Wildfires kill 3, force 14,000 to flee in South
GATLINBURG, Tenn. — With flames dripping from tree branches like lava and the air filled with embers, thousands of people raced through an inferno-like landscape as they fled from wildfires that killed three people and destroyed hundreds of homes and a resort in the Great Smoky Mountains.
Fanned by hurricaneforce winds, the flames reached the doorstep of Dollywood, the theme park named after country music legend and local hero Dolly Parton. But the attraction was spared any significant damage.
The fires spread quickly Monday night, when winds topping 87 mph whipped up the flames, catching residents and tourists in the Gatlinburg area by surprise. Police banged on front doors and told people to get out immediately. Some trekked 20 minutes to catch lifesaving rides on trolleys usually reserved for tours and wedding parties.
“There was fire everywhere. It was like we were in hell. Hell opened up,” said Linda Monholland, who was working at Park View Inn in Gatlinburg when she Wildfires around Gatlinburg destroyed two dormitories at Arrowmont School. and five other people fled on foot. “Walking through hell, that’s what it was. I can’t believe it. I never want to see something like that again in my life, ever.”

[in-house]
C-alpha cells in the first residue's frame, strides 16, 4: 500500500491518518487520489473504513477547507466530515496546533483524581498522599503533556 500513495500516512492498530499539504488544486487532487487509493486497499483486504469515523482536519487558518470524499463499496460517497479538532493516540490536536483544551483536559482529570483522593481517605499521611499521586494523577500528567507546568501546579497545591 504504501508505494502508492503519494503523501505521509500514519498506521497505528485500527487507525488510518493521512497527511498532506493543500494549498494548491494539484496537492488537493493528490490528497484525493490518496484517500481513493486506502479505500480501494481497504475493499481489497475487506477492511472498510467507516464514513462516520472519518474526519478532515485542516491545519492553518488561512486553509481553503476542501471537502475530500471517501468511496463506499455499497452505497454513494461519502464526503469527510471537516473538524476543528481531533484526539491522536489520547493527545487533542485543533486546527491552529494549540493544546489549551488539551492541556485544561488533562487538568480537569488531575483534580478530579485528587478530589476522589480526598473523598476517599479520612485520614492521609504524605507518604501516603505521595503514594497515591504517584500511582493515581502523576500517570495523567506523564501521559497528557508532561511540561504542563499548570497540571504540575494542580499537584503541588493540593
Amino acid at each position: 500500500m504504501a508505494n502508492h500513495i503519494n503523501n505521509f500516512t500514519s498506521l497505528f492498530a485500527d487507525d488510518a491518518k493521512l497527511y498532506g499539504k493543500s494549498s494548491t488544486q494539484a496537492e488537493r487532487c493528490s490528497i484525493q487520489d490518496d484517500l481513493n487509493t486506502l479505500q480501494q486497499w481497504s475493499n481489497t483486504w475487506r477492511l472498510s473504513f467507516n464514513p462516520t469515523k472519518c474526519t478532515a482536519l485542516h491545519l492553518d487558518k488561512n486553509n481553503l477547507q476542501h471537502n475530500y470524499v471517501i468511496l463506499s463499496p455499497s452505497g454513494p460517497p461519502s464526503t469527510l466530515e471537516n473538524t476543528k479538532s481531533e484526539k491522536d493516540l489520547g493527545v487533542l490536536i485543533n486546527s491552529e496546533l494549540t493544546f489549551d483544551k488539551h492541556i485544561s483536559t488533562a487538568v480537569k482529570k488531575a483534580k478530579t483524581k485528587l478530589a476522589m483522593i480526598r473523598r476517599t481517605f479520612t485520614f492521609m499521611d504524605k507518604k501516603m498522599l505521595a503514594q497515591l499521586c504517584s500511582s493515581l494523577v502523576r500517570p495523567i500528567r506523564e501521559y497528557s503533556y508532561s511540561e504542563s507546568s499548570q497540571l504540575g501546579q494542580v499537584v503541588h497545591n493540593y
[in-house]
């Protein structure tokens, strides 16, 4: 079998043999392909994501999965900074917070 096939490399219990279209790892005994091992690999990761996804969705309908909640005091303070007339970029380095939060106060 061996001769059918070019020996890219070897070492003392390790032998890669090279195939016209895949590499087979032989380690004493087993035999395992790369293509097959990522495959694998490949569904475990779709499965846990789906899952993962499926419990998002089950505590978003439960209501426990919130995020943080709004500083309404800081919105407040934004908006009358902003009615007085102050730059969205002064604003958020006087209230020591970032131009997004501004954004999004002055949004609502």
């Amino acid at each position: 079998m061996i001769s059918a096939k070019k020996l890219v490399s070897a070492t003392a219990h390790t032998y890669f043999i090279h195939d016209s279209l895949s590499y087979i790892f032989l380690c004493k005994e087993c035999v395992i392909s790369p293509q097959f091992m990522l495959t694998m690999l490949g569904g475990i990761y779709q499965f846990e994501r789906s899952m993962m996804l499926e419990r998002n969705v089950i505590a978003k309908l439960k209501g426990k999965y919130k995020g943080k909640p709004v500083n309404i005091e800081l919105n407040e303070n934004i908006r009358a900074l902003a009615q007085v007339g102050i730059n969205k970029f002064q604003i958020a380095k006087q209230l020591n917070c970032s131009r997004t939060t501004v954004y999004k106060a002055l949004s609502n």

In all, more than 14,000 residents and tourists were forced to evacuate the tourist city in the mountains, where some hot spots persisted and a curfew was planned for Tuesday night.
No details on the deaths were immediately available. More than a dozen people were injured.
The winds calmed and rain fell on some of the fires early Tuesday, but officials were worried that fire could spread again by evening, with forecasts calling for winds up to 60 mph.
Gatlinburg Fire Chief Greg Miller said officials were still conducting search- and- rescue missions.
“Wehave not been able to get in all of the areas,” Miller said. “We pray that we don’t experience any more fatalities, but there are still areas that we are trying to get to” because of downed trees and power lines.
Photos of the Gatlinburg area showed scorched cars and buildings and sootcovered debris scattered across roads. A smoky haze hung in the air, obscuring picturesque fall views of the mountains awash in red, yellow and gold leaves.
Though wildfires have been burning for several weeks across the droughtstricken South, Monday marked the first time any homes and businesses were destroyed on a large scale.
The wildfires spread when winds blew trees onto power lines, sparking new fires and shooting embers over long distances. Hundreds of homes and other buildings, including a 16story hotel, were damaged or destroyed.
Officials ordered evacuations in downtown Gatlinburg and Pigeon Forge and in other areas of Sevier County near the Great Smoky Mountains.